February 15, 2012 (JUBA) – Chinese oil companies operating in South Sudan face the possibility of expulsion if it is proven that they are complicit in stealing the country’s oil, a senior official said here today.
- President of Sudan Omer Hassan al-Bashir and Chinese President Hu Jintao listen to the national anthems during a welcoming ceremony at the Great Hall of the People on June 29, 2011 in Beijing, China (AFP)
The newborn state which became independent last July is locked in a row with its northern neighbour over oil and transporting it through the pipeline that runs through Sudan’s territory.
Khartoum wants Juba to pay $36 per barrel of oil it exports using Sudan’s infrastructure. But South Sudan says the fair fee should be around $1. An African Union (AU) panel tasked with mediating in this dispute among others has tabled a number of proposals that were rejected.
The Sudanese government frustrated with the lack of progress of the oil talks started seizing part of the crude exported saying that this would be to make up for unpaid invoices owed by Juba. The latter retaliated by suspending oil production altogether.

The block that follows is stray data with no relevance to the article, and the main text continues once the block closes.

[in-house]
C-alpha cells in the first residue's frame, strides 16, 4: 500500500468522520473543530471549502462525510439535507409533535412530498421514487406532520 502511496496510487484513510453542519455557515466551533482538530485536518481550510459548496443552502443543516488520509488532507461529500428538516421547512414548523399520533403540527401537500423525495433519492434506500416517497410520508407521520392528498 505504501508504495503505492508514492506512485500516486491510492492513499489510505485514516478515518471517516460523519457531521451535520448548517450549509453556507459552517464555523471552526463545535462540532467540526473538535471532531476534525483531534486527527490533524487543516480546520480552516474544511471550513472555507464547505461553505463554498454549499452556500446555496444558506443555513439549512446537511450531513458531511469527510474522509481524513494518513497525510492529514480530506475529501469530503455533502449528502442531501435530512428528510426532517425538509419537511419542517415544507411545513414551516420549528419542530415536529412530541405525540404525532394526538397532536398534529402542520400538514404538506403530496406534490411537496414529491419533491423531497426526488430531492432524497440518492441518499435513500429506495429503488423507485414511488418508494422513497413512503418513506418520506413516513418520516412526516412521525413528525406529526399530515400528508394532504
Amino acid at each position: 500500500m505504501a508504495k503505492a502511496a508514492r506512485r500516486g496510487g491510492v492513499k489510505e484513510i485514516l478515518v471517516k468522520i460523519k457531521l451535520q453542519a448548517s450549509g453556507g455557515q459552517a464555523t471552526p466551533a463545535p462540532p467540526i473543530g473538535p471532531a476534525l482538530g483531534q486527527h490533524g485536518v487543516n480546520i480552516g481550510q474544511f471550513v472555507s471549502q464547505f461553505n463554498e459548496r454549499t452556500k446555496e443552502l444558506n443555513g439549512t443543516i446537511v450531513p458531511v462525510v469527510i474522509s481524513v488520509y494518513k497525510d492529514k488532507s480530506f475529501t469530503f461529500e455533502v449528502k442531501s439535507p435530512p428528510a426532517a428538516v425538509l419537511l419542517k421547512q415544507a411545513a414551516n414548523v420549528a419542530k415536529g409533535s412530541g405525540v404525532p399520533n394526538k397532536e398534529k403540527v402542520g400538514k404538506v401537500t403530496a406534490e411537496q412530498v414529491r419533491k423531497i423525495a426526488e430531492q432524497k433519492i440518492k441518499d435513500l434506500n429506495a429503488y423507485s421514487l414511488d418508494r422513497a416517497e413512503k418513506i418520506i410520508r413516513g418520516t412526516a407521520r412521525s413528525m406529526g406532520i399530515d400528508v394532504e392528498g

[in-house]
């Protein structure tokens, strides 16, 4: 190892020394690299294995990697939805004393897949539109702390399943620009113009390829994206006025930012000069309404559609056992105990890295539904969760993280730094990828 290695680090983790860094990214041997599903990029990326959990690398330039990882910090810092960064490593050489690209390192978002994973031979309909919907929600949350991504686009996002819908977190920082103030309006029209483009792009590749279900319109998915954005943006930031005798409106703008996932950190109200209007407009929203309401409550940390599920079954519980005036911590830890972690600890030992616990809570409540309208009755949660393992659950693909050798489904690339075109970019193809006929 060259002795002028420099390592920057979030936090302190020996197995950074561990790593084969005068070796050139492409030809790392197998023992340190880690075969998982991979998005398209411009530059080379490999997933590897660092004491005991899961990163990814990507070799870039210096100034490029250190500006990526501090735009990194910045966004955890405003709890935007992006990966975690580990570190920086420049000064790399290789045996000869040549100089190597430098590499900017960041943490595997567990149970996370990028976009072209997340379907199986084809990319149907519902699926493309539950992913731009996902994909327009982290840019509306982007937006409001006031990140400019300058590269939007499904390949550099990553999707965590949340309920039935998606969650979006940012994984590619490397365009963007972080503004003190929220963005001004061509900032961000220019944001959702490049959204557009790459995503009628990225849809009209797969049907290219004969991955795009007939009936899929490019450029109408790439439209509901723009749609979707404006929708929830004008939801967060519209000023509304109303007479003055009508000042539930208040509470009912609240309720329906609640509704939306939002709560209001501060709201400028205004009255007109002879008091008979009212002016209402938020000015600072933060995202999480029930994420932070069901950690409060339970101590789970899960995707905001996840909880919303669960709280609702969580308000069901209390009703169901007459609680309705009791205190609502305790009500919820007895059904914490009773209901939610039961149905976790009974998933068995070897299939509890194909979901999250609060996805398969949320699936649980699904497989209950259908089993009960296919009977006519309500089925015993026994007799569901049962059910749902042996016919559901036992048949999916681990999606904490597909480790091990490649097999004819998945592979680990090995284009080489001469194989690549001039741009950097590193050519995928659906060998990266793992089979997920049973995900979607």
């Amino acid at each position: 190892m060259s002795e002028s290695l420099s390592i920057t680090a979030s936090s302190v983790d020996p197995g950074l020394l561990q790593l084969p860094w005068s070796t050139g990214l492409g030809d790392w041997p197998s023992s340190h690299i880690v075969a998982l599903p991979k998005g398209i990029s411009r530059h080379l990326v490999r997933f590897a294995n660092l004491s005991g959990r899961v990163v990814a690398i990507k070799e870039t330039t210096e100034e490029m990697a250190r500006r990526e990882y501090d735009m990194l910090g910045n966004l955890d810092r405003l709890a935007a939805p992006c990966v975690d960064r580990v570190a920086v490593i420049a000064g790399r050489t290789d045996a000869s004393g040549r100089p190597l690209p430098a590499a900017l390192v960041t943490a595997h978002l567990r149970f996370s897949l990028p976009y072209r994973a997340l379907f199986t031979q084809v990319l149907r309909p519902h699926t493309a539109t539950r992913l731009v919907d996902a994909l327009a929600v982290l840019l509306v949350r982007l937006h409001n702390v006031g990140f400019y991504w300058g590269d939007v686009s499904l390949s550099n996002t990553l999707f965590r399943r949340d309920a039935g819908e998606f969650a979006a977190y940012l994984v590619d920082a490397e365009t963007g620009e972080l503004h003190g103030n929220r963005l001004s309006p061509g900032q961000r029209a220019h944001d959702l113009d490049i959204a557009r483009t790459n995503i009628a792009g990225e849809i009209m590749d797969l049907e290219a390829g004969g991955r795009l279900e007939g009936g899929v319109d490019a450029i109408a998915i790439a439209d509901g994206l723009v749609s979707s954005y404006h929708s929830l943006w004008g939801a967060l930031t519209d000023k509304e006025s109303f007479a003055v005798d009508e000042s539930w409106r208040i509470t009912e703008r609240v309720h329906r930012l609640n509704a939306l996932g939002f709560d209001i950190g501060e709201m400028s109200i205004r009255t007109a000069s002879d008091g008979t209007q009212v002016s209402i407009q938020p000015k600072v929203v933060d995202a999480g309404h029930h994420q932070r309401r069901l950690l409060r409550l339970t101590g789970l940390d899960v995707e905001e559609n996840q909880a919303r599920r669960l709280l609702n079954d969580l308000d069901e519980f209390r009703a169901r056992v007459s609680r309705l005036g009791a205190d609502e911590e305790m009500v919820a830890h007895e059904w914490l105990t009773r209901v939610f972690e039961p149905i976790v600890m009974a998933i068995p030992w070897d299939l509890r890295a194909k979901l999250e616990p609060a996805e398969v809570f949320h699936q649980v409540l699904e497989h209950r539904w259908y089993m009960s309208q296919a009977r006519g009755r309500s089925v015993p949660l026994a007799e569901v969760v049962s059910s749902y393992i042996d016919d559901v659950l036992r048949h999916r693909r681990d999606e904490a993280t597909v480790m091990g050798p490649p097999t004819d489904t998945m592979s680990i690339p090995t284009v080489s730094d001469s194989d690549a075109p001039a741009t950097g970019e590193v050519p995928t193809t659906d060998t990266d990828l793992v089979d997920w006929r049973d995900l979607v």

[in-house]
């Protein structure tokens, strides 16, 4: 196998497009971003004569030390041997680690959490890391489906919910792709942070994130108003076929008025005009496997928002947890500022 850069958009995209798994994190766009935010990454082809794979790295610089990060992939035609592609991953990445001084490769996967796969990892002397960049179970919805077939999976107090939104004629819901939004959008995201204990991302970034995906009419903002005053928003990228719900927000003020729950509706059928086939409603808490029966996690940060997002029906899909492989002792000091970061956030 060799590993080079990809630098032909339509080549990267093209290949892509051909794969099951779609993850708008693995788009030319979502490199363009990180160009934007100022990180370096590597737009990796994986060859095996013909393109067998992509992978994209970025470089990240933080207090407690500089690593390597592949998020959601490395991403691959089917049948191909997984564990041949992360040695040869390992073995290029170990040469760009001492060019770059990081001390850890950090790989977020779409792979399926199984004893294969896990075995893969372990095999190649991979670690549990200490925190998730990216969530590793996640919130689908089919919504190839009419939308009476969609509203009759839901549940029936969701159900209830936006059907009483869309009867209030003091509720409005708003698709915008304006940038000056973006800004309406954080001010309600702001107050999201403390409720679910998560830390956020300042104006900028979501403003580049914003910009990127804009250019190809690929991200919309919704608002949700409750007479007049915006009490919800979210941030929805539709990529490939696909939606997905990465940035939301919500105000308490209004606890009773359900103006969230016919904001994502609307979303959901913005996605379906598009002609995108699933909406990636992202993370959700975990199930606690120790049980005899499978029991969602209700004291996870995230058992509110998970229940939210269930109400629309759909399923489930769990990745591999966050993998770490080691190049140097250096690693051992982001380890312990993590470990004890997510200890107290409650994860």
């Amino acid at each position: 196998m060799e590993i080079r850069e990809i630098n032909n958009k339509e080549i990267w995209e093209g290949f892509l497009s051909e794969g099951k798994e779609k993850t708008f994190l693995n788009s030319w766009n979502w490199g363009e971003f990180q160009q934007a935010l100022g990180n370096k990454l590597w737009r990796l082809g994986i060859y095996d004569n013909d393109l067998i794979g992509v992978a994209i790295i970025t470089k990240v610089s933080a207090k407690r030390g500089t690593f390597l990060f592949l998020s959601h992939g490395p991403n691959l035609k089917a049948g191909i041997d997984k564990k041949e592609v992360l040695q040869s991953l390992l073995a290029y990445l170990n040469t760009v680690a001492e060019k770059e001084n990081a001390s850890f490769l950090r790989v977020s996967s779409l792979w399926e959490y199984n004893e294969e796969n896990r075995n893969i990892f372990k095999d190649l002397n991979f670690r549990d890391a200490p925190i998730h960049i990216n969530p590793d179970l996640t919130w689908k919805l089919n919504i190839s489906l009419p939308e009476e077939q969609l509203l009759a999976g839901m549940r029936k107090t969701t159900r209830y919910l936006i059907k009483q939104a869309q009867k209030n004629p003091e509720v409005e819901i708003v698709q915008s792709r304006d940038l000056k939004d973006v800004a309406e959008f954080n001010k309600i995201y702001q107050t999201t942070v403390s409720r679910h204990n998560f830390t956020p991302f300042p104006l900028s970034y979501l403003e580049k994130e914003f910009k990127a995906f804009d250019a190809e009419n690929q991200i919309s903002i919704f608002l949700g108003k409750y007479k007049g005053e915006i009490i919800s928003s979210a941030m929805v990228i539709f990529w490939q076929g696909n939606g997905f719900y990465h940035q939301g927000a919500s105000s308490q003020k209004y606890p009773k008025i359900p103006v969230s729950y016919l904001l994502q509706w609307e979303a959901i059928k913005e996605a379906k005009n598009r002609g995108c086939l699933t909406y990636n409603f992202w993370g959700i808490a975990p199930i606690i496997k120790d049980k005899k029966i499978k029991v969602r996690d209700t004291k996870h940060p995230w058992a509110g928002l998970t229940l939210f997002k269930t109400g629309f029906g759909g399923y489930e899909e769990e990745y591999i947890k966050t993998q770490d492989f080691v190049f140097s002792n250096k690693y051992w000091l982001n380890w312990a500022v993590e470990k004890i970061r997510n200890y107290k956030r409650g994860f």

South Sudan also warned that it will sue any party that is proven to have facilitated or bought oil “stolen” by Khartoum.
Today the country’s chief negotiator in the oil talks Pagan Amum went further in this regard and singled out Chinese companies.
"Our relations with China are beginning but they are of course having difficulties now because of the role of some Chinese companies or individuals covering up some of this stealing," Amum told reporters in Juba according to Reuters.
"We will make them pay the cost or else they are out of the country," he added, without naming the firms.
State oil firms from China, India and Malaysia own majority shares in the three consortium’s extracting oil in South Sudan. China is the biggest buyer of South Sudanese oil and has built the most oil facilities in both countries.
Amum also said the Sudanese oil ministry had ordered Malaysian-Chinese pipeline operator Petrodar this week to switch on a tie-in pipeline to divert 120,000 bpd of southern oil to Sudan’s refineries.
He handed out a letter dated 13 February, allegedly from Petrodar, informing South Sudan that Sudan had commissioned the tie-in line to transfer crude "unilaterally and by force".
China has attempted to reconcile differences between the two sides and last year dispatched its special envoy to Africa for that purpose but has met little success.
Despite being the country with the largest stake in the oil, Beijing has remained mostly silent in recent weeks amid escalation of rhetoric between Khartoum and Juba and warnings from the two sides on the possibility of reverting back to war.